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Issue 476, 4 February 2002

Main news stories

  • No-spin doctors make cloth without weaving
    The county which clothed the world in wool during the industrial revolution is set to do it again, this time without looms or spinning machines.
  • Staff survey went swimmingly
    A campus swimming pool was the overwhelming winner in the recent staff survey into social and leisure provision, well-being, training and development.
  • Growing greener with a new strategy
    If your recycling bin is full, you're supporting the good environmental practices that have existed in the University for over 20 years. They made a difference: the University has reduced its energy consumption by over 20% per student over the last decade.
  • Leeds in 11m cancer initiative
    An 11m government initiative to speed up the delivery of new cancer treatments will have one of its eight centres at Leeds. The National Translational Cancer Research Network (NTRAC) aims to ensure patients benefit from scientific breakthroughs more quickly, enabling those who fail to respond to conventional medicines to take part in clinical trials of new treatments.
  • Valuing the national sport – how to put a price on football
    Volcanoes don't only erupt – they sing, and in a new development by geophysicists at the University of Leeds, the sounds or seismic tremor made by a volcano thousands of miles across the Atlantic will be transmitted directly to Leeds, where they will be analysed to show the minute changes in pressure which foretell an imminent eruption.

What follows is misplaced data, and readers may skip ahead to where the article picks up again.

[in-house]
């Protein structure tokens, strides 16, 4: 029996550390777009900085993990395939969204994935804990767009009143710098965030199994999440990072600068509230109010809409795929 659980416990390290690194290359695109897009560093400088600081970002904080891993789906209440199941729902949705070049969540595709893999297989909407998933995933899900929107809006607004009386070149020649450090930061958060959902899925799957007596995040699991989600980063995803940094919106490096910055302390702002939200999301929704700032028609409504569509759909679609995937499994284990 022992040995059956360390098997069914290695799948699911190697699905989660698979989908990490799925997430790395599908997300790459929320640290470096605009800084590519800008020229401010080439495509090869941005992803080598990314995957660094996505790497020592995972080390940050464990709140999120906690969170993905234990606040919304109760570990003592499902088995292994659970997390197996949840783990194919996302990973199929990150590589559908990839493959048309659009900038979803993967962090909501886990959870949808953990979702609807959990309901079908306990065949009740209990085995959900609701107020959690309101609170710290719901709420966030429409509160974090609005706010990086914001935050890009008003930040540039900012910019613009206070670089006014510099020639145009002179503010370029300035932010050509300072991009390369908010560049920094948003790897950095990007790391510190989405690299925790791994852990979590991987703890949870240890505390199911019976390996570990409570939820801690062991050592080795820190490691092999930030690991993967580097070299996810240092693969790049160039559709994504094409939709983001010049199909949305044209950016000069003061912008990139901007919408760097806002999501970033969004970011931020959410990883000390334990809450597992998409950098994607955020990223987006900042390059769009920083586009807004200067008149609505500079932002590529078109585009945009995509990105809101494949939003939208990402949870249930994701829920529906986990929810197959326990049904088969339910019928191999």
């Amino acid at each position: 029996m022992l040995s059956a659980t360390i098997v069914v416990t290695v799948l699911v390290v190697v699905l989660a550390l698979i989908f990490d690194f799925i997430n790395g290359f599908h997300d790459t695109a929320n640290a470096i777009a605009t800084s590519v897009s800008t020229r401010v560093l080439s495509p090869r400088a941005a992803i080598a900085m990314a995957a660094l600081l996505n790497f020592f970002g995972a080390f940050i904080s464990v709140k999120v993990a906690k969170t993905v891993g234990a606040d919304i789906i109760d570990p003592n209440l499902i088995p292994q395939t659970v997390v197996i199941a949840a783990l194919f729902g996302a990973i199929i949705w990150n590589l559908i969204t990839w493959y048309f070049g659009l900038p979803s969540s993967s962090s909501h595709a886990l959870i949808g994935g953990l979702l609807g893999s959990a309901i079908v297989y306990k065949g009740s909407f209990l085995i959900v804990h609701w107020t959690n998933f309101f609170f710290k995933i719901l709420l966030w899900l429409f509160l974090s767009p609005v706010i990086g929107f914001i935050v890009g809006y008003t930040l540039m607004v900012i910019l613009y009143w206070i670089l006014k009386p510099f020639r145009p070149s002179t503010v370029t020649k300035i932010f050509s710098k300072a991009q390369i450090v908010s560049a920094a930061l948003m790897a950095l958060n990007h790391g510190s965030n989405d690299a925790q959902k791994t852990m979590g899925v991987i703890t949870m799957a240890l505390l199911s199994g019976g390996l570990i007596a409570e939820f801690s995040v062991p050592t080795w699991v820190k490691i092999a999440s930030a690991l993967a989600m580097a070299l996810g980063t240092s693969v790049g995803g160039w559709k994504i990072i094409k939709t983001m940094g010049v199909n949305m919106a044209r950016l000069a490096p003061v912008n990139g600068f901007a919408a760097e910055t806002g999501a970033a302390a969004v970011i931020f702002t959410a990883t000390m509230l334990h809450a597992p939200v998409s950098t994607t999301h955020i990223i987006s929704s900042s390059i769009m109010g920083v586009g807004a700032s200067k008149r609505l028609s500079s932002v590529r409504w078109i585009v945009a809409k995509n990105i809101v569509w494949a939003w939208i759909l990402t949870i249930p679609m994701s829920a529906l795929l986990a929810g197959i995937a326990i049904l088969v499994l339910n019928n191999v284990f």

• Leeds scientists discover Ethiopia suffers twelve earthquakes a day
    Braving hyenas, Kalashnikovs and innumerable punctures may not be an average day for most scientists, but for a team from Leeds who have begun a major study in Ethiopia, this was par for the course in a part of the world, which, they discovered, experiences up to 12 earthquakes a day.
  • Three awards for teaching fellows
    University fellowships for outstanding contributions to teaching and the development of student learning have been awarded to Pauline Kneale in Geography, Deborah Murdoch Eaton in medical education/paediatrics and Rebecca O'Rourke in continuing education.
  • University keeping an eye on local water quality
    The University is helping to support a local environmental group in overseeing water quality in the river Aire and the becks which run into it, by becoming a guardian of Eye on the Aire. As well as supporting the group financially, the University can help by identifying areas of useful research, and reporting incidences of pollution.
  • Less than one in ten to teach
    Only nine per cent of science and mathematics undergraduates are interested in going into secondary school teaching, according to a survey by the school of education.

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